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Santa Monica City Yards transforms vital yet hidden city services into a facility that actively engages with the public it serves.
Santa Monica City Yards transforms vital yet hidden city services into a facility that actively engages with the public it serves, and creates humane and uplifting workplace environments for the people who keep the city alive.
Santa Monica City Yards: the infrastructural heart of the city without which Santa Monica would collapse. Here, all public works services are housed — trash, recycling, mechanical and electrical equipment, infrastructure, fleet maintenance — which, up until the completion of this project, were housed invisibly, away from the public eye, keeping the critical nature of the Yard’s operations concealed from the broader world. The Yards has served as the home for public works employees and a launch pad for infrastructure maintenance crews and operations since the 1940s.
Although critical to the ongoing operations of the city, its importance was not matched in building quality or appearance. Originally a clay mine, the site contained a large hole in the ground that was eventually used to store trash. As time went on, the industrial city yards developed around the landfill, and was utilized as a recycling center which was noisy and smelly for the community. Meanwhile, bound by The Ten on the south, the Yards was surrounded by underserved communities, including a mobile home park to the southeast, a largely Hispanic residential community to the east, and an active arts community to the north. The Yards was also unsafe; the site circulation had pedestrians and large trucks coexisting in the same lanes without any buffer between the two.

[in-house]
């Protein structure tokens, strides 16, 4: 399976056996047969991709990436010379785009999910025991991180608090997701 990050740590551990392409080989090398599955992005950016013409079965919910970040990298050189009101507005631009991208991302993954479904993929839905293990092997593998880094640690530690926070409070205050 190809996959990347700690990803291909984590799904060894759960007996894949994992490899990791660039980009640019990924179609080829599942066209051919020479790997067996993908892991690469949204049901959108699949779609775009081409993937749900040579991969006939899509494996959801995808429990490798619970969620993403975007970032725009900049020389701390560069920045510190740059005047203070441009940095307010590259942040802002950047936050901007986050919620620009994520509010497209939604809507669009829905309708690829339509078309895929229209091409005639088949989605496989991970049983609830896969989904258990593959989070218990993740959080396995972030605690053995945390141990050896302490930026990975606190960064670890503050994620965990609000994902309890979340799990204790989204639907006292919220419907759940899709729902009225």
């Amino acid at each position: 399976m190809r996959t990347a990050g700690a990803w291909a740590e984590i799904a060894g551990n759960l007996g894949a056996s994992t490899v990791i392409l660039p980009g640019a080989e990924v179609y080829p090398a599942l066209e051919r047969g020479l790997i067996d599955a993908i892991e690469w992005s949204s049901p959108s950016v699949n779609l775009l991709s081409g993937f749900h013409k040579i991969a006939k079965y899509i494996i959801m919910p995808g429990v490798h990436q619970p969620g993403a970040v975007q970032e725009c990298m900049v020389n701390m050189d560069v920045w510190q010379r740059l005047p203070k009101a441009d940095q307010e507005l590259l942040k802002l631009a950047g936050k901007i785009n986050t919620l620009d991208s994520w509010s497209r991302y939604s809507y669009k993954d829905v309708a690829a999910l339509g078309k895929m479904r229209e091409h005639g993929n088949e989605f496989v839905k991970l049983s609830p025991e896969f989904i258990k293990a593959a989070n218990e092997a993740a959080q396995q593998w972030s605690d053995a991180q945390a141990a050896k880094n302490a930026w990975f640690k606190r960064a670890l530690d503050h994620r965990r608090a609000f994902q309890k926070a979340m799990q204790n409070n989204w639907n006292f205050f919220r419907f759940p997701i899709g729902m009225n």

While developing the overall master plan which addressed internal circulation and safety concerns, there was also the opportunity to better knit the facility into its surrounding community. Like a zipper that affixes two separate pieces of fabric, the design concept connects the new City Yards with the existing arts district neighborhood in a way that is economical, functional, educational, and symbolic of the city’s commitment to environmentally responsible development. The design provides a stitching of solid and porous spaces along the main public street, creating eddies where passersby get a glimpse into the innerworkings of vital city services and allow City Yards staff to become a part of the active, urban street life. A rhythmic and engaging pedestrian experience along Michigan Avenue results.
Several pieces of art made by the adjacent arts community will also be integrated into these eddies, transforming the street from what was a scruffy back alley to a pedestrian-friendly and engaging road with a thriving arts district just across the way.
The project includes an administration building that unites the previously disparate operations of each division under one roof, and facilitates employee interaction and collaboration. This building will also act as a front door to the Yards, providing visitors with a central place to enter.
The refreshed character of the 14.7-acre site and its facilities uses utilitarian elements and durable materials to reflect the nature of the work done by City Yards while elevating the industrial complex as a sustainable, community amenity that all of Santa Monica can embrace.
For more information about this project, visit the City of Santa Monica website.
Architect: The Miller Hull Partnership, LLP
Contractor: Hathaway Dinwiddie Construction Company
In 2021, Miller Hull offset 16,679 tCO2e (tons of carbon) of seven projects as part of our recently launched EMission Zero initiative — a program announced in 2021 targeting the elimination of greenhouse gas emissions in the built environment. A major component of EMission Zero is Miller Hull’s commitment to voluntarily purchase Green-E certified carbon offsets to cover the embodied emissions of each built project upon completion.
© 2023 — The Miller Hull Partnership, LLP